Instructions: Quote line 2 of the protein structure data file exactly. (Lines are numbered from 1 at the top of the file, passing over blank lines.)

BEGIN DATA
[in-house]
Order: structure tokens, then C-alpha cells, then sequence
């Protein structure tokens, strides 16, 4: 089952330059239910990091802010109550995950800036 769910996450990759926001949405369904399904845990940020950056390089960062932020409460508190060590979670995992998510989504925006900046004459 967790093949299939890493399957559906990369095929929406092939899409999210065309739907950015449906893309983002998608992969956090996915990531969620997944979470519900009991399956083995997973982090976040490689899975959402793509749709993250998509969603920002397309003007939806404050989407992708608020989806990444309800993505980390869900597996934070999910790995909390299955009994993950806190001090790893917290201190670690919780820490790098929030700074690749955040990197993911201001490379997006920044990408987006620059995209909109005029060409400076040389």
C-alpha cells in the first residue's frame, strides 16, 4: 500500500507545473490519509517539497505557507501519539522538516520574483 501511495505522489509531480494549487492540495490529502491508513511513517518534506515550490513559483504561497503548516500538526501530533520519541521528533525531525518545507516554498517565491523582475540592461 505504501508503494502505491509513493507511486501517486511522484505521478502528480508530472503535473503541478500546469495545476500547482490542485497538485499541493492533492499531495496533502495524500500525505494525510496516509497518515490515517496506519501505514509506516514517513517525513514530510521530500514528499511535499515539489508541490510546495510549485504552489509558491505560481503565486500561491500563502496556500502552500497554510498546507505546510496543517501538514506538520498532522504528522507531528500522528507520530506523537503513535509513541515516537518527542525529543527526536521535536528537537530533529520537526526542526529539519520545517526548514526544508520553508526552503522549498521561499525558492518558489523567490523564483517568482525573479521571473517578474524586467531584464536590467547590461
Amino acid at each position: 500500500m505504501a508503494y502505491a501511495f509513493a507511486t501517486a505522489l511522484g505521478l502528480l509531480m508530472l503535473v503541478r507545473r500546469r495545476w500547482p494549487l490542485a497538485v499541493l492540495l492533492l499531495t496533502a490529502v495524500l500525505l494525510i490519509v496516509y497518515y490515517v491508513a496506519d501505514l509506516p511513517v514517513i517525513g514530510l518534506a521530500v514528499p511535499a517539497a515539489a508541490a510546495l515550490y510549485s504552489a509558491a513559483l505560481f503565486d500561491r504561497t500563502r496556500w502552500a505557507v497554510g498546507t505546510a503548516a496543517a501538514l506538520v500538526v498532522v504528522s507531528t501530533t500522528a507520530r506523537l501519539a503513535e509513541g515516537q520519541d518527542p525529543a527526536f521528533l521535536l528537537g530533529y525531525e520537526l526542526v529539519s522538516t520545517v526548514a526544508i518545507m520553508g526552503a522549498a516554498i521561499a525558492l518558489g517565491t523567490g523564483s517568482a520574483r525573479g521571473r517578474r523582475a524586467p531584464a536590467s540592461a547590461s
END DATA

Order: structure tokens, then C-alpha cells, then sequence